I think anyone who's read my posts on this blog over the years knows I'm a bundle of insecurities 90% of the time, but when I find my confidence about something -- well, I can be really confident about it -- at least until someone rips that confidence away from me. (Not that hard.)

The exact context in which I said, "I think everything I write is great until someone tells me it isn't," is kind of personal to what's going on with my career right now, and I don't want to get into it publicly, but in general, what I really meant was that I'm never shooting for mediocre or "good enough".

Once I finish a book, or proposal and send it out to my agent, I never think it's mediocre. I never think, "Oh, I'll be so happy if this is just published. " I never think, "Oh, I'll be happy, even if I get a tiny advance for this one." I never think, "I'll be happy if it's in print, no matter how it's published." I never think, "Oh, I'll be so happy if this sells a thousand copies." No! I always think, "I've done my part and done it well. Now, if the stars line up the right way, this book could be huge."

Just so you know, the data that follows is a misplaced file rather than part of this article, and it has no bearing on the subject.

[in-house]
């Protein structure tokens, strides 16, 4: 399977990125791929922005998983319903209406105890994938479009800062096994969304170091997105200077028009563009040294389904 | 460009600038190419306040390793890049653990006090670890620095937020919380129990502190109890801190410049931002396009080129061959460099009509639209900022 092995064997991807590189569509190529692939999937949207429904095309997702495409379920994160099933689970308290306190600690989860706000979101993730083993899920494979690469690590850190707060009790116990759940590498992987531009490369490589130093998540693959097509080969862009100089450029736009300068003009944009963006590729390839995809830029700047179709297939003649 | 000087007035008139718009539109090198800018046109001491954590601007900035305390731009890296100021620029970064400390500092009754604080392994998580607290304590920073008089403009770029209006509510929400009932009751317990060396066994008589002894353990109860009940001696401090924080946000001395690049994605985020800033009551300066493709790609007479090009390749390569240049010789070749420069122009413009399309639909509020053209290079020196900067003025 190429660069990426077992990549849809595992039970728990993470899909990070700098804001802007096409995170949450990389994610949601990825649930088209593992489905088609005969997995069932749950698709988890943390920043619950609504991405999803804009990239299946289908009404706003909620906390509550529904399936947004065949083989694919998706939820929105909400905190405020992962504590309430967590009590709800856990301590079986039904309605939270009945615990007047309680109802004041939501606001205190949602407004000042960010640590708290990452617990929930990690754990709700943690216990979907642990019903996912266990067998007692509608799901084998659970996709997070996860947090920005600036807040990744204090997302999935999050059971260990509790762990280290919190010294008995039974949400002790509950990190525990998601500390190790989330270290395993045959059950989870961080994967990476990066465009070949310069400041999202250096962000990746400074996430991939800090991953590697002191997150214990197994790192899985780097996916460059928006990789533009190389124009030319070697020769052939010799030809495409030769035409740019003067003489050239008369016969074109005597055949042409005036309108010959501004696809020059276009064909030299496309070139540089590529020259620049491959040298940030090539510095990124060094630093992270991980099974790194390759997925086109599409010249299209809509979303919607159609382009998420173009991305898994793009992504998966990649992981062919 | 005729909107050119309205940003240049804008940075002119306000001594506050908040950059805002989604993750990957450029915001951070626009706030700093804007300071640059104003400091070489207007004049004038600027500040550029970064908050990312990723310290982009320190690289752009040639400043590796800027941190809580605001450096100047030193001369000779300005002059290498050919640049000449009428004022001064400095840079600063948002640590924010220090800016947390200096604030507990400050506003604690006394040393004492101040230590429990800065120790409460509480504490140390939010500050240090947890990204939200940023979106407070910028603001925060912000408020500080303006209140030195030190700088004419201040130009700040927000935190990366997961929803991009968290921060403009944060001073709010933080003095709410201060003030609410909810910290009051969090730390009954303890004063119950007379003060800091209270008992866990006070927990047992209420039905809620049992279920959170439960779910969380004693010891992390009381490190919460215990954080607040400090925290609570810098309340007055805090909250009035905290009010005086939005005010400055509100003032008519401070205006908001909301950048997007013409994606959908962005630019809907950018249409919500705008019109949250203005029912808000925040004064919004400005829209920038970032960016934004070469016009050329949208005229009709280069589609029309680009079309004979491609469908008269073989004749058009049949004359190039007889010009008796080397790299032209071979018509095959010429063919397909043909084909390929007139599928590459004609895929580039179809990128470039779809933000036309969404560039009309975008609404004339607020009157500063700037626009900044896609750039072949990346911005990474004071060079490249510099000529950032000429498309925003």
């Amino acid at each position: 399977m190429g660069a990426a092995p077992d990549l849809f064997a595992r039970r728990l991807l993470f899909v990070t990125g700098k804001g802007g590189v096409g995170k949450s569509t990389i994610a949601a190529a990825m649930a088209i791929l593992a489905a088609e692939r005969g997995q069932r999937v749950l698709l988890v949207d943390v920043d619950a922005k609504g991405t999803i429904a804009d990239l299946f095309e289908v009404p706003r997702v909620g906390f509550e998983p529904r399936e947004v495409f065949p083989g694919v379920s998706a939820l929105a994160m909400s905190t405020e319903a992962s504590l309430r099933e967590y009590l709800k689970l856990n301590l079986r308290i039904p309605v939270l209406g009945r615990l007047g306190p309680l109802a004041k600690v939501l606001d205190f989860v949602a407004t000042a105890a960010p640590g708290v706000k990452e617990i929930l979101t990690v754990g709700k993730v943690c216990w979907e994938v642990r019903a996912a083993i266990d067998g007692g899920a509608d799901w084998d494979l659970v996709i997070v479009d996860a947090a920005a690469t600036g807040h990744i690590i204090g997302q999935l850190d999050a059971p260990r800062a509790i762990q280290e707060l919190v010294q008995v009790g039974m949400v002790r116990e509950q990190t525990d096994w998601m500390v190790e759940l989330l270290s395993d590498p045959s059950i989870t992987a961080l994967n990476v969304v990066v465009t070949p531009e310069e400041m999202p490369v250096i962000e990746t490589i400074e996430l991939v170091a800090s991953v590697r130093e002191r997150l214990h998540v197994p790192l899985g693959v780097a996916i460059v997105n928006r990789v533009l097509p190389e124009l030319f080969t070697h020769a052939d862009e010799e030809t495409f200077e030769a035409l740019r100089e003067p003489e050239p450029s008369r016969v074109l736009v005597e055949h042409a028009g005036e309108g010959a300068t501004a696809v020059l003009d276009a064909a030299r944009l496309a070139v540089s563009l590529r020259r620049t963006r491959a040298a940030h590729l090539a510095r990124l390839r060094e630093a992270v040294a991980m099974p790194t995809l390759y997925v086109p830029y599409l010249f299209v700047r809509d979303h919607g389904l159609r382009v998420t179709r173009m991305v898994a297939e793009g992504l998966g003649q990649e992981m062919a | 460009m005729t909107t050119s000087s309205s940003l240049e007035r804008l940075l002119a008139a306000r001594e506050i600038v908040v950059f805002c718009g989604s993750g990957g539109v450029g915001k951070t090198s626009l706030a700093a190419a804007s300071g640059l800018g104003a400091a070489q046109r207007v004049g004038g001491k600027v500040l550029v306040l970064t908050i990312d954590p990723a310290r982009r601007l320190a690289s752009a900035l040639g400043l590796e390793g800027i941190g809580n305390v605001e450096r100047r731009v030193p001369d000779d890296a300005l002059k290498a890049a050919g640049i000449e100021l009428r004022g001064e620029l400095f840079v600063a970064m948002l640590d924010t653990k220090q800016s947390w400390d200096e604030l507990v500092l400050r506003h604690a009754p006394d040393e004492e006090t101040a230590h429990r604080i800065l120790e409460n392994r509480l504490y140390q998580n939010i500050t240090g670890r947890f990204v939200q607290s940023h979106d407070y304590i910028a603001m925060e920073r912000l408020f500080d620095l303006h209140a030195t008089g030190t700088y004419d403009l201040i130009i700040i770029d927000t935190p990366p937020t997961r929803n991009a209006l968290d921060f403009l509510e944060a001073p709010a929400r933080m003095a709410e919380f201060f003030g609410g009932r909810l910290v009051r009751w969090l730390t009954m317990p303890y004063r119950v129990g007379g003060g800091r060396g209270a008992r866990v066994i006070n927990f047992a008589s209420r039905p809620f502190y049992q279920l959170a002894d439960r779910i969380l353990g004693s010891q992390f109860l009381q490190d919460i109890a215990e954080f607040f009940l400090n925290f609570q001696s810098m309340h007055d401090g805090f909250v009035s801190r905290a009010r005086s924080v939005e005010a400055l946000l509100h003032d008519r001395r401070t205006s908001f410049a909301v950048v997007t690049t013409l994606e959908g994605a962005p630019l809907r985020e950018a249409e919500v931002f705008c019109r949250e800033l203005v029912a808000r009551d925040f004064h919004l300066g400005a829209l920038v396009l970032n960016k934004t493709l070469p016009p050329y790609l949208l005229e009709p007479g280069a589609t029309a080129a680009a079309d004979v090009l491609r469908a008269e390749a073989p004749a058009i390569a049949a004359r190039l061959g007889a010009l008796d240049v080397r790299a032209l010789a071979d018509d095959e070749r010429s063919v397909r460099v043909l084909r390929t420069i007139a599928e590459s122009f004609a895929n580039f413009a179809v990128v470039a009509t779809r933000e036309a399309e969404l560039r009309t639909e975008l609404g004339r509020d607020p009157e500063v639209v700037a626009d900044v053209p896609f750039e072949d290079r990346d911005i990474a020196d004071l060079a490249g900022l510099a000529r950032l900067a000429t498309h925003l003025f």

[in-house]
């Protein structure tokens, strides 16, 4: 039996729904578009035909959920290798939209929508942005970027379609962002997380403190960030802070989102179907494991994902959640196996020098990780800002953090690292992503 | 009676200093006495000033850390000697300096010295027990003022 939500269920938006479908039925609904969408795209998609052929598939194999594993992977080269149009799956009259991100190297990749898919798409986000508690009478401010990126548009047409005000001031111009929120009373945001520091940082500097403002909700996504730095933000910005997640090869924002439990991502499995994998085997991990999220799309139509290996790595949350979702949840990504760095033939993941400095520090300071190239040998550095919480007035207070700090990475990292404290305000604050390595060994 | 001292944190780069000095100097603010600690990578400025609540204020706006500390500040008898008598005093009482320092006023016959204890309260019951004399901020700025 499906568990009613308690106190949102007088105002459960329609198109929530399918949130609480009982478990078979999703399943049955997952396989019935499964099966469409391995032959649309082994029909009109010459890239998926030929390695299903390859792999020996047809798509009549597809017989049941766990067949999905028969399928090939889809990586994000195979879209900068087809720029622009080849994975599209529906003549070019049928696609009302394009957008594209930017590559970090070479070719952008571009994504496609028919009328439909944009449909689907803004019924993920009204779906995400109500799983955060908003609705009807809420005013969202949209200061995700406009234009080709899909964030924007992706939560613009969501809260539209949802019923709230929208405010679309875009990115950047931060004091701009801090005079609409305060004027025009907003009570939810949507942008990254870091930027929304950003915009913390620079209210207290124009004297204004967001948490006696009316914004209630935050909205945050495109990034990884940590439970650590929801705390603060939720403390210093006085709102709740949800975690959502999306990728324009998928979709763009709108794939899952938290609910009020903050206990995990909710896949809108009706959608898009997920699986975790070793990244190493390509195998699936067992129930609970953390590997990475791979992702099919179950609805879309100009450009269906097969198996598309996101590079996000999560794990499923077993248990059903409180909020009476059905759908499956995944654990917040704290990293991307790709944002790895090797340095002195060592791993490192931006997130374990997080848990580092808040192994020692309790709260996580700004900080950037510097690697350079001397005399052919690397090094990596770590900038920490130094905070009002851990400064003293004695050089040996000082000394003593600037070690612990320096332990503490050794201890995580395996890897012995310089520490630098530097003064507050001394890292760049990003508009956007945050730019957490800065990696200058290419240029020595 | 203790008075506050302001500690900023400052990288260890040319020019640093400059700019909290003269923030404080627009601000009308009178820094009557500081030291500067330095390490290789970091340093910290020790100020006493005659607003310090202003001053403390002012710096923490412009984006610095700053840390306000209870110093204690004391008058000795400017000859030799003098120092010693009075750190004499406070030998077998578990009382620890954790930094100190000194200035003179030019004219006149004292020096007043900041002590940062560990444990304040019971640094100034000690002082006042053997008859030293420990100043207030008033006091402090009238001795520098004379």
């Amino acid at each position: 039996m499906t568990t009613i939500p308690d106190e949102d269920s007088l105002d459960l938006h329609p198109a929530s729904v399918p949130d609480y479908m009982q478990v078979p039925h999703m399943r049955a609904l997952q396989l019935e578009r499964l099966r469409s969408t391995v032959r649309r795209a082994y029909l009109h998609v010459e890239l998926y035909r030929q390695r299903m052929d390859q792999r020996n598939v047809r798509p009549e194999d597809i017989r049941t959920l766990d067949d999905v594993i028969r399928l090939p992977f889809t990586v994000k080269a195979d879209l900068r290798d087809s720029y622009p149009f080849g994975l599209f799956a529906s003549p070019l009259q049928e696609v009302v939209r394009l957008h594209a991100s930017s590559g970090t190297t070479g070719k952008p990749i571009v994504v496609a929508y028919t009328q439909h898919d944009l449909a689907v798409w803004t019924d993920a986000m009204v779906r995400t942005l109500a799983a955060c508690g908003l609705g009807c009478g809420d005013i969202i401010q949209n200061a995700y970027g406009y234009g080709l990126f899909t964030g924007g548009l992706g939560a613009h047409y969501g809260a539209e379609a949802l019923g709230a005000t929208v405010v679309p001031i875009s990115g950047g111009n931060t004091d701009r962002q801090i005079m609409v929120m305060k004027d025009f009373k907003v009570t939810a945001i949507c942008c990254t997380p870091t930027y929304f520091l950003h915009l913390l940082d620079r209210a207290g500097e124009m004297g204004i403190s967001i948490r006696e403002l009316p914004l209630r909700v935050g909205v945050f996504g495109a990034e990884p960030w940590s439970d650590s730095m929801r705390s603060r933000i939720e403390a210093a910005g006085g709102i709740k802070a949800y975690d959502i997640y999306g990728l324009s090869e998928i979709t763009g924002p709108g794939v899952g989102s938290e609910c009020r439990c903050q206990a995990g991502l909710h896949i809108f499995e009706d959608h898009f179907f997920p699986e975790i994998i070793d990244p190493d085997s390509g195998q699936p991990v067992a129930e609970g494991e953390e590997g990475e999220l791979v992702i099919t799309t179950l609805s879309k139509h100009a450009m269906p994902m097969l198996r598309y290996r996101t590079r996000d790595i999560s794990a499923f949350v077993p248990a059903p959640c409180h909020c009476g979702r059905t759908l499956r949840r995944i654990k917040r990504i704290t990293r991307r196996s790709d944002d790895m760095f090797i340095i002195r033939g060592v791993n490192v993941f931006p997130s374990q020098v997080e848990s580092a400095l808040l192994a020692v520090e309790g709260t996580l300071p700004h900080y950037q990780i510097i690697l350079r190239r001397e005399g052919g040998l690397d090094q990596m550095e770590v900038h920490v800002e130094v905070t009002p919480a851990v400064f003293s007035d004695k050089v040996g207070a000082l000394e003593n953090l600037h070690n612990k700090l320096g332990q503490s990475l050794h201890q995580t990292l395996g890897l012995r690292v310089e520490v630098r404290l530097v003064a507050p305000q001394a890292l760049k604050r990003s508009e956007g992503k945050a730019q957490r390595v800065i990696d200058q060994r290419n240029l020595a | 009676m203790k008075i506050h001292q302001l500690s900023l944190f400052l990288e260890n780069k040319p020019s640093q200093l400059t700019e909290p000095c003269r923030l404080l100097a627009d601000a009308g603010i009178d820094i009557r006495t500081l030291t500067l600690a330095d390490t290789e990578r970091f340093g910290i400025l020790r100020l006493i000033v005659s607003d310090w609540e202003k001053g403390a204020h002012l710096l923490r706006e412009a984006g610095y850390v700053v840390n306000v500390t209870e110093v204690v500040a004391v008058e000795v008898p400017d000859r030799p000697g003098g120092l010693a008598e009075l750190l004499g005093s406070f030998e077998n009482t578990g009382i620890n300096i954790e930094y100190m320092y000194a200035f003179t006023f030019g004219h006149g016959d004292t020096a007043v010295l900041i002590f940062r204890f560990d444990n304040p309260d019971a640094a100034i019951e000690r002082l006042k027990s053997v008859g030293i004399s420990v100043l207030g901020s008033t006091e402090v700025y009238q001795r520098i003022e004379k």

I know this might be delusional, and having those kinds of expectations means I get slapped down pretty hard when things don't work out how I'd hoped, and I know every publishing deal must be evaluated on its own merit.... and the more stuff I put out there, the harder it is to believe it's all awesome... but I still haven't given up. Not on any of my manuscripts except the very first one. (Which wasn't the kind of book I should be writing, but I learned a lot writing it.)